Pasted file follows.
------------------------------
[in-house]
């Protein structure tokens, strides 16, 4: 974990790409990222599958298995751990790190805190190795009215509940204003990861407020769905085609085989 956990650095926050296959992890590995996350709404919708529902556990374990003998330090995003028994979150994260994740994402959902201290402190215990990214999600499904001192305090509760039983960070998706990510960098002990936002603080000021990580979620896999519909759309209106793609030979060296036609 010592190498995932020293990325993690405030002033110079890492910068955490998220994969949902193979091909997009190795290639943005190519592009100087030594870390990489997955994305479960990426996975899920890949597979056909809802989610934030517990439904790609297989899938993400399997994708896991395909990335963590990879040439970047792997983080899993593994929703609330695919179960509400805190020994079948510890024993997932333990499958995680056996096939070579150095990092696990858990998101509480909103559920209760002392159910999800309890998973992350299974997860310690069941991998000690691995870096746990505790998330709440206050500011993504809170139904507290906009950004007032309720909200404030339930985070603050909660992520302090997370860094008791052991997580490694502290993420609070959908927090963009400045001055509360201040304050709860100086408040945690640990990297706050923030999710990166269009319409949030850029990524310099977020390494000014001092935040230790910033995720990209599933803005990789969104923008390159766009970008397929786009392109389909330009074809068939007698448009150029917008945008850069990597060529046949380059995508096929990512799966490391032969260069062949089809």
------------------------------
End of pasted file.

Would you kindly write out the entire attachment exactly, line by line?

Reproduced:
[in-house]
């Protein structure tokens, strides 16, 4: 974990790409990222599958298995751990790190805190190795009215509940204003990861407020769905085609085989 956990650095926050296959992890590995996350709404919708529902556990374990003998330090995003028994979150994260994740994402959902201290402190215990990214999600499904001192305090509760039983960070998706990510960098002990936002603080000021990580979620896999519909759309209106793609030979060296036609 010592190498995932020293990325993690405030002033110079890492910068955490998220994969949902193979091909997009190795290639943005190519592009100087030594870390990489997955994305479960990426996975899920890949597979056909809802989610934030517990439904790609297989899938993400399997994708896991395909990335963590990879040439970047792997983080899993593994929703609330695919179960509400805190020994079948510890024993997932333990499958995680056996096939070579150095990092696990858990998101509480909103559920209760002392159910999800309890998973992350299974997860310690069941991998000690691995870096746990505790998330709440206050500011993504809170139904507290906009950004007032309720909200404030339930985070603050909660992520302090997370860094008791052991997580490694502290993420609070959908927090963009400045001055509360201040304050709860100086408040945690640990990297706050923030999710990166269009319409949030850029990524310099977020390494000014001092935040230790910033995720990209599933803005990789969104923008390159766009970008397929786009392109389909330009074809068939007698448009150029917008945008850069990597060529046949380059995508096929990512799966490391032969260069062949089809």